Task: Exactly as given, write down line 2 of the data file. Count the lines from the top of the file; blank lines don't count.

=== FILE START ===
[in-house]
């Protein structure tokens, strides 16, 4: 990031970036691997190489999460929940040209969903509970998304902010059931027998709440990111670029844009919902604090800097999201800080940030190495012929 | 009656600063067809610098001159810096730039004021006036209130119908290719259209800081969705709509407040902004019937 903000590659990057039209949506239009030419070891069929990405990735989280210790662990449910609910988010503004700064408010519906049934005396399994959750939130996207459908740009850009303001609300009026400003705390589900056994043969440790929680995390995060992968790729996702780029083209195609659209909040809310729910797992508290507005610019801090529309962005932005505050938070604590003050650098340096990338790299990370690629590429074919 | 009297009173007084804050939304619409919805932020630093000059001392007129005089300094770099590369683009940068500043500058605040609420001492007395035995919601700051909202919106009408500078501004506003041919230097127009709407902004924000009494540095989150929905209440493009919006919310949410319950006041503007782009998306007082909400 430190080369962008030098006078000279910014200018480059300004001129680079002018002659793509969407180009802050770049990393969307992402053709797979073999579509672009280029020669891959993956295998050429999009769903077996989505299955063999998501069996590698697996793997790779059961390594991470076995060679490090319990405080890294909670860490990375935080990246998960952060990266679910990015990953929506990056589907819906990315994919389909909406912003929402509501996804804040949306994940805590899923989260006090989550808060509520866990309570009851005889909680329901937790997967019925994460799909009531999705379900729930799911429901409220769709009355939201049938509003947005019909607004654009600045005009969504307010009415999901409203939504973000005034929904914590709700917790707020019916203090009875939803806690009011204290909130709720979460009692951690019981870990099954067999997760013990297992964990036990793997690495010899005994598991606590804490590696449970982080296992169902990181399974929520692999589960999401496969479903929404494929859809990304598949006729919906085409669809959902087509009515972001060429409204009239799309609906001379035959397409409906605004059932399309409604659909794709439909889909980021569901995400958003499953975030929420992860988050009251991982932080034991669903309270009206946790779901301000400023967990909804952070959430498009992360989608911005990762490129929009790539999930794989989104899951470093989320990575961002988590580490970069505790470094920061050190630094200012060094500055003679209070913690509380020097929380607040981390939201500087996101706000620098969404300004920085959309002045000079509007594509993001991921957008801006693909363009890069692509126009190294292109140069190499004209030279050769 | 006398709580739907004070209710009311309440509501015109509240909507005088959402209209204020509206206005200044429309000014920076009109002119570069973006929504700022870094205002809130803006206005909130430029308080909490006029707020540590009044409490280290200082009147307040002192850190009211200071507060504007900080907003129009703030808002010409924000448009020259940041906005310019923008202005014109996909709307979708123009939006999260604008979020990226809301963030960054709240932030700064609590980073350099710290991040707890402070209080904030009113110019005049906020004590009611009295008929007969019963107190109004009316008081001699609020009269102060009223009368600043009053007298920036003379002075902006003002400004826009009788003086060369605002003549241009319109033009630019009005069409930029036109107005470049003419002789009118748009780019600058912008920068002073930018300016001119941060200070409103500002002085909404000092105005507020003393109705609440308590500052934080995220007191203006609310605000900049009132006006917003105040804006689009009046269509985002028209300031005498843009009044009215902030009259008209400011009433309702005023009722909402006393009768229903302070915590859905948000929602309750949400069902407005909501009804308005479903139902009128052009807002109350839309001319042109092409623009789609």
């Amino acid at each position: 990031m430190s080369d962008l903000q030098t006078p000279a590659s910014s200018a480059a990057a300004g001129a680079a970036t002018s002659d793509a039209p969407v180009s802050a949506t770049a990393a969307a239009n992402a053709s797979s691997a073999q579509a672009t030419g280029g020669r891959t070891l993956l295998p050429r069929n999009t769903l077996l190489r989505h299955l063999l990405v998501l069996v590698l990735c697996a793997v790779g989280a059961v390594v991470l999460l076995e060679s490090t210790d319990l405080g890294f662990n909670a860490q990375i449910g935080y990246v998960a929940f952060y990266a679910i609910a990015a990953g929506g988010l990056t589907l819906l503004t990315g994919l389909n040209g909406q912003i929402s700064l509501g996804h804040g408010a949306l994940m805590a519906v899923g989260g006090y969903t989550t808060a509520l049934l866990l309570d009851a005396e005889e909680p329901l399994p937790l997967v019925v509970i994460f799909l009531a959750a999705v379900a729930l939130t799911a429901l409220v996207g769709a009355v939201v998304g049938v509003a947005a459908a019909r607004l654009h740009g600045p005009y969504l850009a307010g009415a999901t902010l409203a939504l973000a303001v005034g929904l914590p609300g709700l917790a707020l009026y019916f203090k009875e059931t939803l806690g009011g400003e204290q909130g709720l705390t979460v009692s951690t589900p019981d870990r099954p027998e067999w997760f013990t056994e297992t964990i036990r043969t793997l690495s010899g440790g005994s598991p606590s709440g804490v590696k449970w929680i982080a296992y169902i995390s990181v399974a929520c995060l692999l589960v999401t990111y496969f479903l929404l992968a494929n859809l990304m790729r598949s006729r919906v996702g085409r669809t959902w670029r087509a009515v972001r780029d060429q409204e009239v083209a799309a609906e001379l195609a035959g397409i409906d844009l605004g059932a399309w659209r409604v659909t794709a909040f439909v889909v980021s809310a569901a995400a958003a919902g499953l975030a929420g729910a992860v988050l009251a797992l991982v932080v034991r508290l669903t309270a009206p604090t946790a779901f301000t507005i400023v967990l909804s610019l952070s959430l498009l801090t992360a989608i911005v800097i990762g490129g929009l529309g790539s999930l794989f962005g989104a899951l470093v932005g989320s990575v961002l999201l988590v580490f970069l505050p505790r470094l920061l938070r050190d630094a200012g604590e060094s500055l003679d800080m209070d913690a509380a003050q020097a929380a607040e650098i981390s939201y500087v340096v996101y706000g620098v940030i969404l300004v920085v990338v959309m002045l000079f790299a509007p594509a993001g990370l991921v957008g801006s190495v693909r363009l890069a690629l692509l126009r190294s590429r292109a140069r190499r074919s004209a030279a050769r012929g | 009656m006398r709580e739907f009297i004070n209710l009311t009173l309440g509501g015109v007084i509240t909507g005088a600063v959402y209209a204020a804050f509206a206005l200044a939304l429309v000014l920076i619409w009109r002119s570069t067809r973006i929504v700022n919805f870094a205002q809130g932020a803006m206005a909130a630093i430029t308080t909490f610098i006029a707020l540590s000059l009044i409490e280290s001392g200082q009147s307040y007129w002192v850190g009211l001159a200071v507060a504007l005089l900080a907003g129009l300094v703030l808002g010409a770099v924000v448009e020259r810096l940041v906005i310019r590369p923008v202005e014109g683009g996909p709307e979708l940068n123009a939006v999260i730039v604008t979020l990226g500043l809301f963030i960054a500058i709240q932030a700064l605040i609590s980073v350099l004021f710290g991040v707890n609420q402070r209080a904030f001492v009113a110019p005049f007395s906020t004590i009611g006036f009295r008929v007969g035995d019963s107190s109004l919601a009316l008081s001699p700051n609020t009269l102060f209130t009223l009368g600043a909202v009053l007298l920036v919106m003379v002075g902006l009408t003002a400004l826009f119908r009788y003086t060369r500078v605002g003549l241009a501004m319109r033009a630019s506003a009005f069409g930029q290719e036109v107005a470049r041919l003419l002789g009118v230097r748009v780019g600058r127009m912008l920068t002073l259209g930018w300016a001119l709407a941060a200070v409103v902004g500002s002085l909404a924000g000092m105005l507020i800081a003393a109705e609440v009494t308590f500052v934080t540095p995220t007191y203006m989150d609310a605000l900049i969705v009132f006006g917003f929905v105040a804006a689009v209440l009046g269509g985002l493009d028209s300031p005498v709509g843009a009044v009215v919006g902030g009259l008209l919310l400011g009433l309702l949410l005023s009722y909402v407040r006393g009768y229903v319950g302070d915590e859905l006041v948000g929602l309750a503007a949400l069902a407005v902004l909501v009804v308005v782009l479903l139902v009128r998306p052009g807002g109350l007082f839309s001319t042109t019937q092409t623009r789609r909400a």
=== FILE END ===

């Protein structure tokens, strides 16, 4: 990031970036691997190489999460929940040209969903509970998304902010059931027998709440990111670029844009919902604090800097999201800080940030190495012929 | 009656600063067809610098001159810096730039004021006036209130119908290719259209800081969705709509407040902004019937 903000590659990057039209949506239009030419070891069929990405990735989280210790662990449910609910988010503004700064408010519906049934005396399994959750939130996207459908740009850009303001609300009026400003705390589900056994043969440790929680995390995060992968790729996702780029083209195609659209909040809310729910797992508290507005610019801090529309962005932005505050938070604590003050650098340096990338790299990370690629590429074919 | 009297009173007084804050939304619409919805932020630093000059001392007129005089300094770099590369683009940068500043500058605040609420001492007395035995919601700051909202919106009408500078501004506003041919230097127009709407902004924000009494540095989150929905209440493009919006919310949410319950006041503007782009998306007082909400 430190080369962008030098006078000279910014200018480059300004001129680079002018002659793509969407180009802050770049990393969307992402053709797979073999579509672009280029020669891959993956295998050429999009769903077996989505299955063999998501069996590698697996793997790779059961390594991470076995060679490090319990405080890294909670860490990375935080990246998960952060990266679910990015990953929506990056589907819906990315994919389909909406912003929402509501996804804040949306994940805590899923989260006090989550808060509520866990309570009851005889909680329901937790997967019925994460799909009531999705379900729930799911429901409220769709009355939201049938509003947005019909607004654009600045005009969504307010009415999901409203939504973000005034929904914590709700917790707020019916203090009875939803806690009011204290909130709720979460009692951690019981870990099954067999997760013990297992964990036990793997690495010899005994598991606590804490590696449970982080296992169902990181399974929520692999589960999401496969479903929404494929859809990304598949006729919906085409669809959902087509009515972001060429409204009239799309609906001379035959397409409906605004059932399309409604659909794709439909889909980021569901995400958003499953975030929420992860988050009251991982932080034991669903309270009206946790779901301000400023967990909804952070959430498009992360989608911005990762490129929009790539999930794989989104899951470093989320990575961002988590580490970069505790470094920061050190630094200012060094500055003679209070913690509380020097929380607040981390939201500087996101706000620098969404300004920085959309002045000079509007594509993001991921957008801006693909363009890069692509126009190294292109140069190499004209030279050769 | 006398709580739907004070209710009311309440509501015109509240909507005088959402209209204020509206206005200044429309000014920076009109002119570069973006929504700022870094205002809130803006206005909130430029308080909490006029707020540590009044409490280290200082009147307040002192850190009211200071507060504007900080907003129009703030808002010409924000448009020259940041906005310019923008202005014109996909709307979708123009939006999260604008979020990226809301963030960054709240932030700064609590980073350099710290991040707890402070209080904030009113110019005049906020004590009611009295008929007969019963107190109004009316008081001699609020009269102060009223009368600043009053007298920036003379002075902006003002400004826009009788003086060369605002003549241009319109033009630019009005069409930029036109107005470049003419002789009118748009780019600058912008920068002073930018300016001119941060200070409103500002002085909404000092105005507020003393109705609440308590500052934080995220007191203006609310605000900049009132006006917003105040804006689009009046269509985002028209300031005498843009009044009215902030009259008209400011009433309702005023009722909402006393009768229903302070915590859905948000929602309750949400069902407005909501009804308005479903139902009128052009807002109350839309001319042109092409623009789609």